Today’s Bible reading

The angel said to the women, “Do not be afraid, for I know that you are looking for Jesus, who was crucified. He is not here; he has risen, just as he said. Come and see the place where he lay. Then go quickly and tell his disciples: ‘He has risen from the dead and is going ahead of you into Galilee. There you will see him.’ Now I have told you.” So the women hurried away from the tomb, afraid yet filled with joy, and ran to tell his disciples. Suddenly Jesus met them. “Greetings,” he said. They came to him, clasped his feet and worshiped him. Then Jesus said to them, “Do not be afraid. Go and tell my brothers to go to Galilee; there they will see me.” Matthew 28: 4-10

More thoughts for meditation

One of my favorite movies is Life is Beautiful; it’s all about the power of reframing. A family is sent to a concentration camp in Nazi Germany; the little boy is separated from his mom, but the dad keeps his hopes up by playing a goofy game. He shields his son from some of the trauma of life in the concentration camp by using his imagination to reframe everything going on around them. The story is not easy, but the little boy is reconnected to his mother after the allies win the war. 

Reframing is a technique that therapists use to help people get beyond our self-defeating habits or to redefine difficult circumstances as not hopelessly crushing, but opportunities to learn and grow. Problems can become hopeful challenges. Reframing can give us a locus of control in situations where we might otherwise feel powerless. A good therapist knows that this isn’t just a cognitive exercise; it’s not just the power of positive thinking, it has to connect to real emotions, because that’s what motivates us humans to change our thoughts and behaviors. As in Life is Beautiful, the love that the father had for his family enabled him to reframe great suffering. Love might be the only reality that could enable someone to make such a drastic reframe.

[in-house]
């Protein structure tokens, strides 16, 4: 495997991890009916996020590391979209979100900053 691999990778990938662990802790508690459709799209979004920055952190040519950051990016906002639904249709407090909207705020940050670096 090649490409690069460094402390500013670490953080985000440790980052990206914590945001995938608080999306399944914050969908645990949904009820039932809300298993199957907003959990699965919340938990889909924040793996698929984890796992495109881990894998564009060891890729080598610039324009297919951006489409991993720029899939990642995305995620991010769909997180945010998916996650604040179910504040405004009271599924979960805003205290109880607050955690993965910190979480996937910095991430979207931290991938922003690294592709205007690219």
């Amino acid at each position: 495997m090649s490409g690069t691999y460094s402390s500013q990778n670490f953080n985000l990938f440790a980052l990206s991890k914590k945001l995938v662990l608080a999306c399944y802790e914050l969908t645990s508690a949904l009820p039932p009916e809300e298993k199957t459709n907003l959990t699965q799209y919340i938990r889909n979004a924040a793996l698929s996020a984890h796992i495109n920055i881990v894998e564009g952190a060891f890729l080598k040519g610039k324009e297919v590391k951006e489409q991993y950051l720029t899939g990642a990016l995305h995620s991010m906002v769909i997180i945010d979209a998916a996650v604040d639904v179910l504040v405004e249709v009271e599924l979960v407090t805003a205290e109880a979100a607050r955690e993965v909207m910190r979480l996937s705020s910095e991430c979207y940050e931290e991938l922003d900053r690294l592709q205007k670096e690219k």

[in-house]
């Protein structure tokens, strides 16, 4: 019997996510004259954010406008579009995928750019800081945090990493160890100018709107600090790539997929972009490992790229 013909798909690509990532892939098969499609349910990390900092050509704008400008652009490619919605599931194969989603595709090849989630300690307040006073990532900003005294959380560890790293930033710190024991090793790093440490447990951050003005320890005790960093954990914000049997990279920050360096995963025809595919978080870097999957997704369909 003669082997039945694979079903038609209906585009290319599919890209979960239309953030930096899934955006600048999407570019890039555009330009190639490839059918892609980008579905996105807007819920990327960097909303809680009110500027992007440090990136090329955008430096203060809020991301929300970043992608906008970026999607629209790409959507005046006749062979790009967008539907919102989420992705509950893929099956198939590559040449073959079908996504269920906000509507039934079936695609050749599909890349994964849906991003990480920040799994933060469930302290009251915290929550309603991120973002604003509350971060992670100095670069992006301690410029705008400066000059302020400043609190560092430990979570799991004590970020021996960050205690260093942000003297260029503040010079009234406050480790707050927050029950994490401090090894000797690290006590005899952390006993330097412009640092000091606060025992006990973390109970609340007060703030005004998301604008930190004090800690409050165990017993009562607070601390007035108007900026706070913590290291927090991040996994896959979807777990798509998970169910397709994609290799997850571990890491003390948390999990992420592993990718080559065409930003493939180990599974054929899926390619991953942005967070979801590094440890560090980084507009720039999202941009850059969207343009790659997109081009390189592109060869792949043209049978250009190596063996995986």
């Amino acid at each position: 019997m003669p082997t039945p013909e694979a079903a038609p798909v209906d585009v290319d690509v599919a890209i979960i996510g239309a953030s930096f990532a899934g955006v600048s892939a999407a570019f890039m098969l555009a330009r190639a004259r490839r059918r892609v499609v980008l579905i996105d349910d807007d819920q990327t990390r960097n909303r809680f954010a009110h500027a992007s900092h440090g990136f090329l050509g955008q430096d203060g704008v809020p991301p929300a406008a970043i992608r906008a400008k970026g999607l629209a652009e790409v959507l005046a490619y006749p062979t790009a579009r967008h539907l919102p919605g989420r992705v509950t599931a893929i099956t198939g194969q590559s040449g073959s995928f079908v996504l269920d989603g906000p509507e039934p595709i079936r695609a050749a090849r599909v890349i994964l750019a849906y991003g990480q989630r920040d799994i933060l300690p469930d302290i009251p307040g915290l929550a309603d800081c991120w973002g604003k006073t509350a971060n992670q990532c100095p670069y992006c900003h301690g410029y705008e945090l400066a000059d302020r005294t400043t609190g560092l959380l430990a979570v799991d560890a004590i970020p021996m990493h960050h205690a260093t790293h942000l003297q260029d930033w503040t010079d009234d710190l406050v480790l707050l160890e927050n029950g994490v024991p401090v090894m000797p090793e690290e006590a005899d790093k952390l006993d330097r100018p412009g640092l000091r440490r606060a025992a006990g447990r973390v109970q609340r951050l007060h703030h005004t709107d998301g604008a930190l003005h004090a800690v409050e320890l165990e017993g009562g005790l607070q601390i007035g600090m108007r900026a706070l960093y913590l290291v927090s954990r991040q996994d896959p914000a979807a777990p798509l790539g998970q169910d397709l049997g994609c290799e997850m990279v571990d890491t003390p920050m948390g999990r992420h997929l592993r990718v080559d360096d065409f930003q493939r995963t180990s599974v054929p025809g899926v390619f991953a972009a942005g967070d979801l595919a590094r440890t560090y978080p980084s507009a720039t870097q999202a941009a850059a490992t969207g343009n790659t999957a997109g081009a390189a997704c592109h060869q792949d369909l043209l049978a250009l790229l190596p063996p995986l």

We could say that the father was just avoiding reality, but is it avoidance to dig into the deeper and more penultimate reality that is love? I wonder if it’s not just a mind-game when you’re connecting to what’s really real; the presence of the Spirit. Eternity is in our hearts, as the Bible says. The suffering is real, but love is real too, and love provides something to the experience of suffering that speaks into it and brings hope. 

When people refer to the Holy Spirit as the really real it’s because our hearts know truth that our minds can’t always affirm as rational. That’s why all the most important stuff – repentance, forgiveness, faith, love, involves moving beyond the mind, into our hearts and bodies where we can feel compassion for ourselves and others. It can’t all be figured out intellectually, no matter how smart we become. We’re in the zone of mystery here in faith, because we are creatures as well as creators. We didn’t make life up – it was given to us. So the only way to “know” the most beautiful and sacred realities is through humility, openness, and gratitude.

Suggestions for action

Ponder the mystery of this moment. The resurrection of Jesus reframes our past, present, and future toward hope. If Jesus is alive, what is possible today? Or tomorrow?